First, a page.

[Illustration: Arch work]
I have referred to Nature’s order, “You must earn your bread by the sweat of your brow.” Almost every one, in these modern days of civilization, is earning his bread in some other way; well, he must make up for this by some kind of exercise or else Nature will surely take her toll. When men were earning their bread by the sweat of their brows they were not always sure of getting a surplus of it, and that was not a half-bad thing. In fact, it was far better for the race than present conditions under which so many men have given up physical work altogether. But instead of cutting down on their food they double up on it.
SOMETHING OUT OF A BOTTLE
The usual temporary panacea for these ills of the flesh is to get some so-called “specific” in the form of a medicine and gobble it religiously. Thousands of men and women, who are unwilling to take five or ten minutes’ exercise two or three times a day, will swallow something out of a bottle on a spoon before each meal, with a splendid satisfaction and confidence. Perhaps temporarily it produces improved results. At any rate, it gives a sense of mental satisfaction, and that something stands off the trouble for a while. There is still another method which has some show of reason in it, although, after all, it does not compare with the wiser, saner course. A man or woman is persuaded that if he or she will only give up some particularly attractive self-indulgence the result will be increased health and vigor. For instance, there is a common belief that tea or coffee is the cause of many ills. Perhaps this is true, but the giving up of tea or coffee will never cure the ills that come from lack of exercise, loss of fresh air, over-eating, and over-indulgence. The mere fact that a person is giving up something that he likes does not make him immune to the penalties which he incurs day after day by other offenses against the laws of Nature.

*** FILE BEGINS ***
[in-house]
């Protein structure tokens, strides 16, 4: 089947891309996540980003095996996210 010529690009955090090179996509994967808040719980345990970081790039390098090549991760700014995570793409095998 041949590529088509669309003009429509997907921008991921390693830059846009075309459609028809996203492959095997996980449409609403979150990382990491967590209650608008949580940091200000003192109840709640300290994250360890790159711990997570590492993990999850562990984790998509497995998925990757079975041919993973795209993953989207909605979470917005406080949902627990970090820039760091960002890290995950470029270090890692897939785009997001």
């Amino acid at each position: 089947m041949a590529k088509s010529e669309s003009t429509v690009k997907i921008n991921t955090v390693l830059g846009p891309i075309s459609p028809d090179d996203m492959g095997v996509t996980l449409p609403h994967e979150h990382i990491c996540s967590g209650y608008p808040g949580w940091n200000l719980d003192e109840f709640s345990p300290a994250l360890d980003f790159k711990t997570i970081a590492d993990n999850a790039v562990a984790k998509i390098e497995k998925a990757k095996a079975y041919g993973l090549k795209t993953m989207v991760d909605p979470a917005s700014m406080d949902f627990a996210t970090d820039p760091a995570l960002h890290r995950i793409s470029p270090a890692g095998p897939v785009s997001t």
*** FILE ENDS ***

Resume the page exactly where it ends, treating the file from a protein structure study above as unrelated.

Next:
CONSERVING THE PRESIDENT’S HEALTH
Rear-Admiral Carey T. Grayson, personal physician and health director to President Wilson, says:
“You may make the statement, in so many words, that physical exercise has been the means of making a normal, physically perfect man of the President. And when a man is in a normal condition he is in perfect health and physical trim. That was the initial intention in this case, just to make the President physically fit, and to keep him so.”
Richard M. Winans says:
“The Admiral told me that when he first took charge of the President, Mr. Wilson was not a little averse to taking any sort of exercise. However, Doctor Grayson early succeeded in impressing upon Mr. Wilson that good health was an absolutely important factor in dealing with the grilling duties which would face him during the coming four years, and that his physical well-being was vital not only to himself, but to the welfare of the entire country.”